During all this I got to know a lot of men at the shelter.  So when I was asked to create a series of dignified portraits needed for a fundraiser I had no trouble finding men willing to be photographed and agreeing to sign a photo release.  In the following weeks I spent a lot of time at the shelter.  Some students from my class assisted me with the lighting and paperwork.  When the project was done I gave each men a large print of their photo.  The entire series can be found here:

Sometimes a resident of the shelter would ask me to come take a headshot for a resume or a photo for a christmas card (below) for family and friends abroad.

Another project for the local Coalition of the Homeless actually involved house visits.  The assignment was to portray formerly homeless people in their new homes holding up a sign of what home meant to them.  I cannot begin to tell you how much that project meant to me: it embodied happiness, excitement, laughter, positiveness and many joyful tears.  These photos can be found here:

An especially emotional moment during this assignment was when this beautiful women (below) gave me her last copy of a book of poems that she had written while she was still homeless and alternately living on the streets or in a shelter. 

Back to photography classes.  Here's the first group of students I taught and following that is some of their work.  The photo credit only mentions first names.  They were MUCH more than names to me - I bonded with these men in a very special way.

Photo by John

Photo by John

Photo by Charles

Photo by Charles

Photo by John

Photo by John

Photo by Daniel

Photo by Daniel

Photo by Jack

Photo by Jack

Photo by Daniel

Photo by Daniel

Photo by James

Photo by James

Photo by Charles

Photo by Charles

Cherry Blossom Parade...this is how I experienced it!

The National Cherry Blossom parade in Washington, DC encompasses just about everything good about spring in the Nation's Capital:  festivities, lots of happy people, gorgeous scenery, monuments providing a beautiful setting, stunning cherry blossoms, boundless activity and joyful excitement.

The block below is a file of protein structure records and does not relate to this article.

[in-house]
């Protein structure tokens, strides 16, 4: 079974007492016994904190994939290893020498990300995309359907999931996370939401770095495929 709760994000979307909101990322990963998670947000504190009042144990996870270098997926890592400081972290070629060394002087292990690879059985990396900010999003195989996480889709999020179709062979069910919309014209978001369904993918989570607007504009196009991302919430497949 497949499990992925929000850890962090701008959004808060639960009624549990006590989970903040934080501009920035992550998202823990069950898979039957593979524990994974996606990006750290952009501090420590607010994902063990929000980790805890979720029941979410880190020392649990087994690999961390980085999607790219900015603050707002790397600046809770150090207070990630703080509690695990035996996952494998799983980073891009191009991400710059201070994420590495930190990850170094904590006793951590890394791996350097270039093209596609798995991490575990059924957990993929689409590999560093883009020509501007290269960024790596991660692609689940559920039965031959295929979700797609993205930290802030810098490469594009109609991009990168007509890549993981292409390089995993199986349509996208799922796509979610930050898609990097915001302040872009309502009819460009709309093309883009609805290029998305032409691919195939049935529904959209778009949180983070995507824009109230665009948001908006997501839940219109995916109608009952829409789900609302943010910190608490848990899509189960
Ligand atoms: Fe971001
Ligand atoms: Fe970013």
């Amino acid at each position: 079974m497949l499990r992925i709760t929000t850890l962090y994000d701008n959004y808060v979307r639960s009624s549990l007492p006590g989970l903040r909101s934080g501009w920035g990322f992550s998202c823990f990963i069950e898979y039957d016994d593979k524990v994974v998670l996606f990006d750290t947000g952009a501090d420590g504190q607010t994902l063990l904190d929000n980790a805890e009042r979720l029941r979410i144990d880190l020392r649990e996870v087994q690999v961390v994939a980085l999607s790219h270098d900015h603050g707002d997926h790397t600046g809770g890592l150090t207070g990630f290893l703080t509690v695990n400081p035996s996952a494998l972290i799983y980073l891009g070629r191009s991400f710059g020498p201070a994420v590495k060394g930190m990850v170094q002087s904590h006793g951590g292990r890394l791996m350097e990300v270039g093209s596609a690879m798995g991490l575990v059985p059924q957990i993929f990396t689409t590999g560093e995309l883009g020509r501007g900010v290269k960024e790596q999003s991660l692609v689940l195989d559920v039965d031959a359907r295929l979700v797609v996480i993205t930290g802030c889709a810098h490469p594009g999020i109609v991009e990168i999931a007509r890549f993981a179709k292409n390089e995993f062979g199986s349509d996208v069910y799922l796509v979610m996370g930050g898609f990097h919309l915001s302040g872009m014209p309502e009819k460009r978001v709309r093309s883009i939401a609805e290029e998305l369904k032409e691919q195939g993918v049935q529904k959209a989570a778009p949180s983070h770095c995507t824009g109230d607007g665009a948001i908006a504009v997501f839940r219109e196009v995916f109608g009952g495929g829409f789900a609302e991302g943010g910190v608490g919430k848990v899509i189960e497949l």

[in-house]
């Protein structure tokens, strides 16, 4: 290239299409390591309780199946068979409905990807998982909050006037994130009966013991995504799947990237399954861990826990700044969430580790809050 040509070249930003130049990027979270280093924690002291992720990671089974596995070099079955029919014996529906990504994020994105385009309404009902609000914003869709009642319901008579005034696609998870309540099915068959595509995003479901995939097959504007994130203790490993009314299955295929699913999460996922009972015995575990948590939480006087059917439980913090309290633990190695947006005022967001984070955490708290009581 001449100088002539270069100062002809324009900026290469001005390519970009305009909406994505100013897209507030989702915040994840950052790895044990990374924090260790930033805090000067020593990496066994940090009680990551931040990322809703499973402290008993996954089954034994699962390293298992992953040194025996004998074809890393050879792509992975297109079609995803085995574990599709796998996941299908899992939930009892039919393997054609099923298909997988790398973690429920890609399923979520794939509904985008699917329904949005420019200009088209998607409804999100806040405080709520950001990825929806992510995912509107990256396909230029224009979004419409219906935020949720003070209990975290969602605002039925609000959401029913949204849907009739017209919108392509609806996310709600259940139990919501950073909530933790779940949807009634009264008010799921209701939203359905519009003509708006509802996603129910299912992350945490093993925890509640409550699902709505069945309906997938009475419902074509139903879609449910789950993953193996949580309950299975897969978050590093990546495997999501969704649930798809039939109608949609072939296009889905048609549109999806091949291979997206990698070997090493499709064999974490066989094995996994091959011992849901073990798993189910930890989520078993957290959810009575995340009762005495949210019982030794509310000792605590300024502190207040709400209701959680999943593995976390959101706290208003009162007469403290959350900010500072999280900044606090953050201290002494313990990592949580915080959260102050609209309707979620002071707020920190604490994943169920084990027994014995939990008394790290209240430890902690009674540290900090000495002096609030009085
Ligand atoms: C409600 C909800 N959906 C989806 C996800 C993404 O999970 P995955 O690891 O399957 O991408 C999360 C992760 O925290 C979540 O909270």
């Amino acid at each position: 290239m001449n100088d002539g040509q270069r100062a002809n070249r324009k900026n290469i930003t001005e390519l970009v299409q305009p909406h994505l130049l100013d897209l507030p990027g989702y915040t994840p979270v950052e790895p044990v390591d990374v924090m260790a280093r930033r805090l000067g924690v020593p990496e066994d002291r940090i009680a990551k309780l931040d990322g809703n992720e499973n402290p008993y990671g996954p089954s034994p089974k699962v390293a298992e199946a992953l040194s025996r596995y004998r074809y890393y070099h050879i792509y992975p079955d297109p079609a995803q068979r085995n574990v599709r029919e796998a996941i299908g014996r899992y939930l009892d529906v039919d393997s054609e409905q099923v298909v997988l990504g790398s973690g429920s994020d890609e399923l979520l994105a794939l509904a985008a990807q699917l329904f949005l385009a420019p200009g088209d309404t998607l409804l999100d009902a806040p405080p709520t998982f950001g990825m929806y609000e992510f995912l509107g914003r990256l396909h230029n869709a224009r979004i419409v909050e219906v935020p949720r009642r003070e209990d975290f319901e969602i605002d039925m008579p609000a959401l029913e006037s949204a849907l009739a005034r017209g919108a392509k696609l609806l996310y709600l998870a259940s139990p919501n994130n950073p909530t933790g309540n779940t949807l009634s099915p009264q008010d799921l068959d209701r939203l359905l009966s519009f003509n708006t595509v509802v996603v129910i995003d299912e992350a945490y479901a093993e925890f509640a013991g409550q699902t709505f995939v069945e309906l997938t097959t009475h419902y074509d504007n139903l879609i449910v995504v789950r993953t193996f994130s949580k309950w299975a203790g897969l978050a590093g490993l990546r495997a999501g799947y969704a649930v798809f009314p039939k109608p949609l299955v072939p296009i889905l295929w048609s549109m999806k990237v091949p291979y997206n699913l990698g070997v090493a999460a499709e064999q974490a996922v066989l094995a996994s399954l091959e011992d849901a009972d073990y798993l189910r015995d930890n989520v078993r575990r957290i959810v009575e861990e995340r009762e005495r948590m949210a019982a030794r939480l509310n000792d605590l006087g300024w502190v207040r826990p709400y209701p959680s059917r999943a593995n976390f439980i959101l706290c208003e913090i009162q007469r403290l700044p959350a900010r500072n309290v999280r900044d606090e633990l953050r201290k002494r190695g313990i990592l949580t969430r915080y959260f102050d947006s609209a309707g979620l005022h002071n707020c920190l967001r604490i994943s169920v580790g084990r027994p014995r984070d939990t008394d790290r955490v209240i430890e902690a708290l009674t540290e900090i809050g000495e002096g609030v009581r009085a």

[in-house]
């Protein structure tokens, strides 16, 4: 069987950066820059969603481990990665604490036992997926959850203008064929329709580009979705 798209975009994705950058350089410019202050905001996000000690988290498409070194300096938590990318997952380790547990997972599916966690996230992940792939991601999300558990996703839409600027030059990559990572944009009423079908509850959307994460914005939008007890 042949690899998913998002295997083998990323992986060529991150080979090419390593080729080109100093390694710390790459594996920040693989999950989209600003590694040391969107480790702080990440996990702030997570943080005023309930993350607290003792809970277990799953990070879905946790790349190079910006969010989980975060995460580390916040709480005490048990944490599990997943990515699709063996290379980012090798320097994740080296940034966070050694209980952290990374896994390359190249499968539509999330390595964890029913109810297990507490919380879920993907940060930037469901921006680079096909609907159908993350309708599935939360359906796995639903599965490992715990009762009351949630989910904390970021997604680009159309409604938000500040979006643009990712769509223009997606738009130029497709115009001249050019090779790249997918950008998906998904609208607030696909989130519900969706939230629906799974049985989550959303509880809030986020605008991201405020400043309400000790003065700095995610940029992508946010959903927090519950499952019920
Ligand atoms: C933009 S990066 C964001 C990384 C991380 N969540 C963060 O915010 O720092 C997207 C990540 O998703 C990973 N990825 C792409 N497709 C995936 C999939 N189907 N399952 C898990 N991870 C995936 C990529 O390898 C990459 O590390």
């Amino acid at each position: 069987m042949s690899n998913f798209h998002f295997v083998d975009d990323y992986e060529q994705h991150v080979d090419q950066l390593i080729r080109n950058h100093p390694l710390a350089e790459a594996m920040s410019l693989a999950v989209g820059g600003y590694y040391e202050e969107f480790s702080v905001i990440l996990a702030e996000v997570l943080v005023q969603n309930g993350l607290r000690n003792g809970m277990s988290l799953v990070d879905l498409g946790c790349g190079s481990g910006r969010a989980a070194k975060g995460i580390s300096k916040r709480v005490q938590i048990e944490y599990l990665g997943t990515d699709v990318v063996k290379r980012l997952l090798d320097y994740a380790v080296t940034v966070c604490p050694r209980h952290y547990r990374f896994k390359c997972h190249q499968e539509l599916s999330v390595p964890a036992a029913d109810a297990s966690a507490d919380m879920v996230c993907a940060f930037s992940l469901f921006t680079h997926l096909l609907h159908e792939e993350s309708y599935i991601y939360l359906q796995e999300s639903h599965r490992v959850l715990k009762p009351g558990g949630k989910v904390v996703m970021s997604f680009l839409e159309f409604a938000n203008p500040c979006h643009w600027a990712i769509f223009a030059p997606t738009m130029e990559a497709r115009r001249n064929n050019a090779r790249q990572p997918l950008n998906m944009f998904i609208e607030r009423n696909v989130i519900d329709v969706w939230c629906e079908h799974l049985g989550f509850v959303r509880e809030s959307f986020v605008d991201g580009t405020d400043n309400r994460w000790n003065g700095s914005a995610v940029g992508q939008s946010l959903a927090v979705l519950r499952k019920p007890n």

When a dear friend asked me to go to the parade with her, I was game!  We loaded bicycles on her little lime green volkswagen beetle and drove into the city.  Once there, we rode through the bustling city until we reached our destination:  the Cherry Blossom Parade.  It was crowded, very crowded!  Thousands of people were already lined up along the parade route.  We were early, yet we were late:  all the good spots were already taken.  But as we were intent on photographing the event, we struggled through the crowd and finally found a very small space directly along the street.  

While watching the parade most of my senses were in high gear:  hearing, smelling and seeing were battling each other and begging my attention.  In a good way!  The following images represent how I experienced the parade:  motion, blur, organized chaos, joy and excitement.

Halfway through the parade we took our bikes for a quick ride to the Cherry Blossom Tidal Basin and found a rest stop along the water among my very favorite trees:  the weeping willows.  Beautiful motion and liveliness there too but of a different nature!

Finally we were back at the little lime green volkswagen beetle and loaded the bikes back up.  It was a great lively Saturday morning! 

Paying Attention is Hard

When covering a track and field meet I always like to hop in the holding area where athletes check in and await their turn to race. It's especially fun when the area is filled with young kids.  Chaos, loud chattering, rambunctiousness and lively excitement reign. The race officials who are in charge have a hard job at that!

Here's a young boy (number 269) listening attentively to the official.

Hershey Youth Indoor 3-14-15-1749.jpg

But it didn't last for long!

Hershey Youth Indoor 3-14-15-1751.jpg

The Woman Behind It All!

I spent a joyful Sunday morning at a Salon and Spa.  Not as a customer (unfortunately) but as a photographer documenting a Cut-A-Thon, a fundraiser benefitting local women undergoing cancer treatment.  The atmosphere was wonderful, many hairdressers, even more customers, good food, colorful balloons, beautiful silent auction and lots of laughter.  It truly was very well organized.  And it was all thanks to this woman behind the desk and -I suspect- behind it all!  A charming and gracious hairdresser and multitasking manager.